During our first formal hall for graduate students at Magdalen, the President of the college stood up and praised the role of tradition and structure in college life. Without citing specific reasons, he spoke of why students must wear gowns to dinner, why only certain people walk on the grass, and why each fellow has a certain seat in the senior common room after formal hall. ”We have carried these traditions for hundreds of years and we will continue to do so. We embrace them because they are good.”
I was struck by the contrast between that statement, and his next, where he went on to praise one of Magdalen’s more famous alumni, Oscar Wilde–hardly a lover of tradition himself. Wilde was a force of free thinking, and was certainly not afraid to challenge the norms of his time. Our chaplain once told me that there are college records citing a time when Wilde was reprimanded for reading a sensual passage from Song of Solomon with a rather “inappropriate enthusiasm” during a college chapel service.
It made me wonder. Did Wilde find value of rigid walls and structure of Oxford? Are there valid reasons to accept them as “good” in and of themselves? As I walked around campus, a frumpy lumberjack-american in a fancy-pants castle, I kept coming back to this Wilde vs Tradition conundrum. Was he a product of its success or proof of its folly?
Several years ago I had a conversation with my brother on the value of religious tradition and its impact on faith. This is an excerpt from that a letter I wrote to him, answering his question: “Is there value in institutional religion?” Re-reading our conversation seemed to reinforce the similarities between the structures of academic walls and religious walls and the freedoms and dangers afforded to the individuals who live inside.
’There are 15 bars near my house. Each of which is in some ways as much an institution as is church. By eliciting our common subscription to the mostly meaningless institution of the local bar and the traditions that go with it (i.e. a dark room, alcohol, sitting across a table from each other, paying a 400% mark-up for a beer, etc.), none of which are not intrinsically valuable, I am creating an environment for something that does have inherent value. These bars are mostly awful places if you look at them objectively (with the lights on and no one inside), but their presence carves out a space and provides a tradition which becomes the soil for fantastic conversations.
Church structured events are about as interesting to me as an empty bar with the lights on. They seem sort of lame and pointless. But they creates a space for something beautiful–a meaningless space in our lives where incredibly important connections (spiritual and interpersonal) can grow.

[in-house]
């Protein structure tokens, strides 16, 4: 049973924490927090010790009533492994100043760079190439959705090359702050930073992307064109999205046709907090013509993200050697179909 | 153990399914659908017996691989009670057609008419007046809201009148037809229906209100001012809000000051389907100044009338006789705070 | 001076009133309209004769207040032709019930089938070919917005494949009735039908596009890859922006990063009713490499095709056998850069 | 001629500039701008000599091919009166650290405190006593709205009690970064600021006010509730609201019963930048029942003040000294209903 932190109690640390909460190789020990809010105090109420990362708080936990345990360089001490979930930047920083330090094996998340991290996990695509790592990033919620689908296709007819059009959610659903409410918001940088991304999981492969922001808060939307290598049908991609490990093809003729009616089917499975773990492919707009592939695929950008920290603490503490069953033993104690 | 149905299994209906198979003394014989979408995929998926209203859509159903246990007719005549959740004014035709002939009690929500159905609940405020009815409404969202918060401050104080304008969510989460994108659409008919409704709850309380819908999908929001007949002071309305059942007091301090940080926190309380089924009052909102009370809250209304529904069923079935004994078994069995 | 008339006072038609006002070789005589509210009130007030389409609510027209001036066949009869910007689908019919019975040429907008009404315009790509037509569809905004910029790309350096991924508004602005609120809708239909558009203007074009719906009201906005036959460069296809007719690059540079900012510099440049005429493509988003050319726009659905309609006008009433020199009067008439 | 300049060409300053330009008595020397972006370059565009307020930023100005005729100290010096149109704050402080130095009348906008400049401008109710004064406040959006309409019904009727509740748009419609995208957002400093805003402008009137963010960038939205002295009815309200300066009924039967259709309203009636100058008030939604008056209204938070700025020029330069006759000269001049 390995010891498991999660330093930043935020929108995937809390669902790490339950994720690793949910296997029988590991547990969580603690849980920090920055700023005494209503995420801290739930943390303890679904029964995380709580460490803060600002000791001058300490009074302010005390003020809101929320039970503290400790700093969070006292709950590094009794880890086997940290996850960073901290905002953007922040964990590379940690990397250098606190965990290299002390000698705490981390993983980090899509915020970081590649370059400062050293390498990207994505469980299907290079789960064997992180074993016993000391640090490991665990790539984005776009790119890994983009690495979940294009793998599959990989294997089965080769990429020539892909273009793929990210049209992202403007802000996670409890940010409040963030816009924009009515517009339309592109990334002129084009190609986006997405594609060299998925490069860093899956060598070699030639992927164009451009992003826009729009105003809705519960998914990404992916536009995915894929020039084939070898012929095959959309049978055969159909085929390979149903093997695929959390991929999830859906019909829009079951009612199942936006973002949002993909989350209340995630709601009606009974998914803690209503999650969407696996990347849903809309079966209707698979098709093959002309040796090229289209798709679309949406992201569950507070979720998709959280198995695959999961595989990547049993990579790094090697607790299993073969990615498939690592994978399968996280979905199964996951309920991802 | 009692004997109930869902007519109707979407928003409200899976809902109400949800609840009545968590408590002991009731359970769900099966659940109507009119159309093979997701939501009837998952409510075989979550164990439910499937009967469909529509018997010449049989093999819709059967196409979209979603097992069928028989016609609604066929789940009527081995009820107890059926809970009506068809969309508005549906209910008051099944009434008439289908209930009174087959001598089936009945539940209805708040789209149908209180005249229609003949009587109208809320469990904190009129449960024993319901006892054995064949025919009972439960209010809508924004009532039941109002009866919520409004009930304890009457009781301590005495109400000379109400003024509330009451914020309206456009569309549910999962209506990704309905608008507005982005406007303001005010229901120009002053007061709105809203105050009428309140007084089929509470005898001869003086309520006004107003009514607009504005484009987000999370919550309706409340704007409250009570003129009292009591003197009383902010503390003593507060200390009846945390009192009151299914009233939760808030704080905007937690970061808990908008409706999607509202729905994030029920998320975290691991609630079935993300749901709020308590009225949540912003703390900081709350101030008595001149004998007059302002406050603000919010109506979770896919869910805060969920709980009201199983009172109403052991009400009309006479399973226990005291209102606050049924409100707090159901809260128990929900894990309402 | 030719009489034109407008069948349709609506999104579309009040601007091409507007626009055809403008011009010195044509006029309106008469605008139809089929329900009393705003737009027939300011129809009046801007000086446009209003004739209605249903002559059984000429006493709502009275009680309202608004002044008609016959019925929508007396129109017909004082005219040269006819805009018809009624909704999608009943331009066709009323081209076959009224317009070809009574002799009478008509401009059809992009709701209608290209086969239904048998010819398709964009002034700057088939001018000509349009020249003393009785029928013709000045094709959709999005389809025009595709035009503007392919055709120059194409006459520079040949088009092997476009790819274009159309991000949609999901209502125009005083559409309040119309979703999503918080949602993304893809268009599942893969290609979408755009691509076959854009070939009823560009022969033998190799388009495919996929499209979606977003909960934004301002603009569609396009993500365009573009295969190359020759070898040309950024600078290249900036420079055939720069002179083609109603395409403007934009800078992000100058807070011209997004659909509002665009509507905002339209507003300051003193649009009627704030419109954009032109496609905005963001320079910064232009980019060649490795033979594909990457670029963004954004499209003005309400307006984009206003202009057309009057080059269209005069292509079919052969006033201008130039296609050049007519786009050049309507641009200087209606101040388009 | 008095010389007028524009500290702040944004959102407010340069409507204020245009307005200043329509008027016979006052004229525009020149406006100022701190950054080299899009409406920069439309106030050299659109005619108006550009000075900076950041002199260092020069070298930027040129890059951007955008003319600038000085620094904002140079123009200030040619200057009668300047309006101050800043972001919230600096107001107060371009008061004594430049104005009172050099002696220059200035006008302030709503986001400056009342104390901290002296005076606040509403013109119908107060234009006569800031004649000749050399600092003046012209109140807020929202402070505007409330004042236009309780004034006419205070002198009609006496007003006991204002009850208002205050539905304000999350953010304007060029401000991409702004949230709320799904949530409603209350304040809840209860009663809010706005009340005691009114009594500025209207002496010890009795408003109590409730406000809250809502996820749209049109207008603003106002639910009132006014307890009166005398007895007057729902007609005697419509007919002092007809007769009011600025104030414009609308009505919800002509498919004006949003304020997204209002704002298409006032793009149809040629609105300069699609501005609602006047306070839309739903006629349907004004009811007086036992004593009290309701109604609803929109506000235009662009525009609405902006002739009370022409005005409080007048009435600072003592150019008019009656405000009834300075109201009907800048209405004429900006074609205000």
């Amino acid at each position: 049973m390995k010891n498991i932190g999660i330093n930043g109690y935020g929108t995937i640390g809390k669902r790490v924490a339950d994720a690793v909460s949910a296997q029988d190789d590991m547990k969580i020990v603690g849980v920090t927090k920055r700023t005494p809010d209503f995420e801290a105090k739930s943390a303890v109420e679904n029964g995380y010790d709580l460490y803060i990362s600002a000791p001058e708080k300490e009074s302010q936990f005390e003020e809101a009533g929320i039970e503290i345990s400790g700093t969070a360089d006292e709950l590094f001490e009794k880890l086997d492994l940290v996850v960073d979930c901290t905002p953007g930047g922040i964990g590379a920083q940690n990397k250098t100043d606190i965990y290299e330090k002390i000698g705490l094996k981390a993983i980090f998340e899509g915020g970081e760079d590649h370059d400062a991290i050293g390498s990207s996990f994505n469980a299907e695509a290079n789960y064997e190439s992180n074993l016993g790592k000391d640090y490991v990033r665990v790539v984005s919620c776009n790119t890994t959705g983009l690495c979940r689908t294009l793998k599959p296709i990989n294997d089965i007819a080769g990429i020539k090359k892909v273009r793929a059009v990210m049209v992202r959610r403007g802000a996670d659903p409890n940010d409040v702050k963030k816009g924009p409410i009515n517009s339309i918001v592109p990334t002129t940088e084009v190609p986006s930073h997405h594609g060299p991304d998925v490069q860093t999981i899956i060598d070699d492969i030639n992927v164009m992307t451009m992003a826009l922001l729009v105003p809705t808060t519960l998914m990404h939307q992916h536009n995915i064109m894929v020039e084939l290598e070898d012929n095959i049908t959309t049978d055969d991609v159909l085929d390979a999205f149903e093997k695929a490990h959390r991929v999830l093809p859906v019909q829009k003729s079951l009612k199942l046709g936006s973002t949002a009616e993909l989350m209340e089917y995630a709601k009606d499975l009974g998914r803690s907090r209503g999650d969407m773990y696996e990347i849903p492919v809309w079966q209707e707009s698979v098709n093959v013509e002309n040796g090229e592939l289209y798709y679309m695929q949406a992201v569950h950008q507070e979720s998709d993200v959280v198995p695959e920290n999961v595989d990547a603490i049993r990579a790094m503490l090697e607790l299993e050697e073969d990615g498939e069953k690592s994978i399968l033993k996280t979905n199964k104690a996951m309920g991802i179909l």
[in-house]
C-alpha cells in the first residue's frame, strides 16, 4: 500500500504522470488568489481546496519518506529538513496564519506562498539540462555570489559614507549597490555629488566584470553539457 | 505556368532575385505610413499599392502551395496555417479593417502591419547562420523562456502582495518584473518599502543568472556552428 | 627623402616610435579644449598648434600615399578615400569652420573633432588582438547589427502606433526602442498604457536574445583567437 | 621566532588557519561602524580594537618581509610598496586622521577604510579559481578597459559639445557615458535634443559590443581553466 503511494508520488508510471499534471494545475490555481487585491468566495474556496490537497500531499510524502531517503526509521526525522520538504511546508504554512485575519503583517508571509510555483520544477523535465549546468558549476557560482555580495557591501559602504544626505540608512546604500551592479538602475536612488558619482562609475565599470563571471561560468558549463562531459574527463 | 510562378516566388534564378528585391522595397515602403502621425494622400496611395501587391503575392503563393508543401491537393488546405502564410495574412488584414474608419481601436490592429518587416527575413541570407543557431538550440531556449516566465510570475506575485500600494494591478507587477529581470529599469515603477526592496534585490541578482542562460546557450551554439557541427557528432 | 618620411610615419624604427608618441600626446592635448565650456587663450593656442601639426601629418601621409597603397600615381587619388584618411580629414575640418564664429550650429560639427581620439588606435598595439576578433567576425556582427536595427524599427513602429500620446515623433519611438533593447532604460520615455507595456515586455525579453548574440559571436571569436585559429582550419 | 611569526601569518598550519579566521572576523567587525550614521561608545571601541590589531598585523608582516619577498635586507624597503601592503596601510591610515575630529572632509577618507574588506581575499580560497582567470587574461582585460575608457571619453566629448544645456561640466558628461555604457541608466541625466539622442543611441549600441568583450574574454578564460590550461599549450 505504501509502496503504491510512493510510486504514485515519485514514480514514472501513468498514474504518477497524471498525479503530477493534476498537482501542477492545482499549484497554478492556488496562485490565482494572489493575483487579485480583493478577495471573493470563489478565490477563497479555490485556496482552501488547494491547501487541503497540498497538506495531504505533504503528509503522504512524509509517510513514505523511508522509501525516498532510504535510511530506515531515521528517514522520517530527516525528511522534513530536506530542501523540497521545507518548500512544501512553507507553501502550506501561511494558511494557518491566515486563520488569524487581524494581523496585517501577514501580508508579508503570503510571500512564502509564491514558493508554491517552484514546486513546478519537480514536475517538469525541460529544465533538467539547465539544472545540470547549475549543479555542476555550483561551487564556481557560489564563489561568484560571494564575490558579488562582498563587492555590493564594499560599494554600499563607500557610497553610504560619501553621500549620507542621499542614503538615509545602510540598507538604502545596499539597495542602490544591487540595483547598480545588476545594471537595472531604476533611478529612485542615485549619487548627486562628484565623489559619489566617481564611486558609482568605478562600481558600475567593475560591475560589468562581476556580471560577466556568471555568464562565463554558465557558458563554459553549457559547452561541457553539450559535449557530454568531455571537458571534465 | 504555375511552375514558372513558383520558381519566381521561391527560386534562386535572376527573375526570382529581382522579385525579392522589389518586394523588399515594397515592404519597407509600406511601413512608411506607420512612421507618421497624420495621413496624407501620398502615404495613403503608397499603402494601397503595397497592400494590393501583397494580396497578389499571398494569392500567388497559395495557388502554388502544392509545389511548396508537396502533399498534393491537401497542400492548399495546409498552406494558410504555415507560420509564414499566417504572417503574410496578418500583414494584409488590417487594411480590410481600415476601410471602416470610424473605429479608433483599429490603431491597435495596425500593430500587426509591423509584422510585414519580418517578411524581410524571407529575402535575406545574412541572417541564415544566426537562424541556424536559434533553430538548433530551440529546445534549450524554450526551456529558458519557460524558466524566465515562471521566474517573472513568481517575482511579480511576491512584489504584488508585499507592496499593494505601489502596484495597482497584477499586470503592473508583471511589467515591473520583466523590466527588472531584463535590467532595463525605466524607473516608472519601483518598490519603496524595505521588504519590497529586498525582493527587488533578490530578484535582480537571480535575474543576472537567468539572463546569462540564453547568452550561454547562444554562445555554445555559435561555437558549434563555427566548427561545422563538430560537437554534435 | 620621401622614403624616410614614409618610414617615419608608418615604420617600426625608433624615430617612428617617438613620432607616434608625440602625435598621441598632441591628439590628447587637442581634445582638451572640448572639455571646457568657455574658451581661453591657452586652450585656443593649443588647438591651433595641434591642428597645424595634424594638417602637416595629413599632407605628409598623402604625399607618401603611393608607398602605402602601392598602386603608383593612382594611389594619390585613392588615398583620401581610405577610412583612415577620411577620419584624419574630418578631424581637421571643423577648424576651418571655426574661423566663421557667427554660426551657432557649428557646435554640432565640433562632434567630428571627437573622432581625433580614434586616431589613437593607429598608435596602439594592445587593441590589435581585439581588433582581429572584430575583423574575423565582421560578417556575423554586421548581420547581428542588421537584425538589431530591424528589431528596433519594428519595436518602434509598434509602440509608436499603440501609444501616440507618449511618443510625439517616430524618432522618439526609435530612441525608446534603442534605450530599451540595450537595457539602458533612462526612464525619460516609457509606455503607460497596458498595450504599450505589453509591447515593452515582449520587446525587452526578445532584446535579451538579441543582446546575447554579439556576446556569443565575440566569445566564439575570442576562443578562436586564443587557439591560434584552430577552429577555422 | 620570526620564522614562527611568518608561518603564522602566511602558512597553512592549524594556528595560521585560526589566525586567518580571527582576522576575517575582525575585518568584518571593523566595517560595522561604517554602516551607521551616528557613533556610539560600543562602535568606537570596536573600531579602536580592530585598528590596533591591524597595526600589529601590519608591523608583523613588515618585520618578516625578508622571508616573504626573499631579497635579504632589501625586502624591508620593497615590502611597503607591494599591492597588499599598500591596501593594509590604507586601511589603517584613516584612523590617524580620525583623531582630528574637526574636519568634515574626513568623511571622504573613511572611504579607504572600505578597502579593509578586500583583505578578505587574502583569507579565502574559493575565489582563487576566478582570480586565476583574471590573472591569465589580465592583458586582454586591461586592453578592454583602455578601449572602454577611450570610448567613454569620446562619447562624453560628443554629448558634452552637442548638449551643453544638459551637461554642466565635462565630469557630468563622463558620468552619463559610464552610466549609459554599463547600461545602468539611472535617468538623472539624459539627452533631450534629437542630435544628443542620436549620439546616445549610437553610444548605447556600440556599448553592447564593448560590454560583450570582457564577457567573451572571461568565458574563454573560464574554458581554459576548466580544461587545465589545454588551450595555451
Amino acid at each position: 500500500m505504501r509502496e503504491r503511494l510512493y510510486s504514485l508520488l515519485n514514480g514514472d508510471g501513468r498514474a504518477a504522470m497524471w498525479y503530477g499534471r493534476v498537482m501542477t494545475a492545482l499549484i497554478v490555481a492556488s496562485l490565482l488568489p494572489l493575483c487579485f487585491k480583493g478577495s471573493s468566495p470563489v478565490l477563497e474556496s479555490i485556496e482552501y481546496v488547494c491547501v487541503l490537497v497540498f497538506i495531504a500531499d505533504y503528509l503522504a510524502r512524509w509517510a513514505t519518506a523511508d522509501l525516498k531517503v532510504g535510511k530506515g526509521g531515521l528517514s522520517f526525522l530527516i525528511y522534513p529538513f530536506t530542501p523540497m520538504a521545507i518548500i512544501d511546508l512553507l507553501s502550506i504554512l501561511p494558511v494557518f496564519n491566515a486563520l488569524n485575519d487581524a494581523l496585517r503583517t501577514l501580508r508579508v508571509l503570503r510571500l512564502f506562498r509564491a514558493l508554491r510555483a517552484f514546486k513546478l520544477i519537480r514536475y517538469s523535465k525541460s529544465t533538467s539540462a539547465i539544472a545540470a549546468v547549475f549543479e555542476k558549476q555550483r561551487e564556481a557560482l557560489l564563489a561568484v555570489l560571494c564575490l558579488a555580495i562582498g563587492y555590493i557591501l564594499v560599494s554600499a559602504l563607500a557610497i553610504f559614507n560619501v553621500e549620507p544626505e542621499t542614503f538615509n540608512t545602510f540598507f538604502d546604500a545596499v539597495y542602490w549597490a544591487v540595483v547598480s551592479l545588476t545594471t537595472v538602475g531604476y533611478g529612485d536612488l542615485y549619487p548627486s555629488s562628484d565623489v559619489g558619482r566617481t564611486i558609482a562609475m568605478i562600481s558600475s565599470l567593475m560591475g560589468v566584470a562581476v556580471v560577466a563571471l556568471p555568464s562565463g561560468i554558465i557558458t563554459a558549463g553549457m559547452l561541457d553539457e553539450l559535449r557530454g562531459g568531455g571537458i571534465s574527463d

While the substance of tradition seem to be rather light on content, it can withstand a good bit of ongoing change–therein giving important activities the elbow room they need regardless of how well these activities might fit into the ever-changing cultural norms of the day. As culture flips back and forth on itself, with one generation rebelling against the next and then back again, these structures can give each new group the chance to experience something that their culture may have not allowed them to see. So a church group, while it may feel like am inorganic or forced community of people, can give people the space they need to ask questions that their culture would never allow them to ask.
In fact, the meaninglessness of tradition is important to this function. Traditions and structure are inherently hollow, which is why they are so good at being our placeholders for truth.
And in both cases (the bar and the Church), the truth that one finds ought to exit the structure as soon as it can (returning regularly, but not remaining). A life that never leaves a church group is about as noble as a friendship that never leaves the bar.’
So perhaps, is was the very confines of Oxford’s tradition’s which allowed Wilde to flourish, creating walls within which his creativity and like-minded friendships were free to grow without interruption. After leaving Magdalen, Wilde went on to create incredible works which have been read and loved by millions. He also got into some trouble by suing the father of his lover for libel–the facts that emerged in the lawsuit process ended up backfiring and landing Wilde in prison instead. During his two-year imprisonment–once again returning to an institutional set of barriers (albeit a much more gloomy set)–he wrote his famous work De Profundis. In that work he makes a passing comment, which might be well taken as a support of the merits of the confines to be found in the structures around us: ”The two great turning points in my life were when my father sent me to Oxford, and when society sent me to prison.”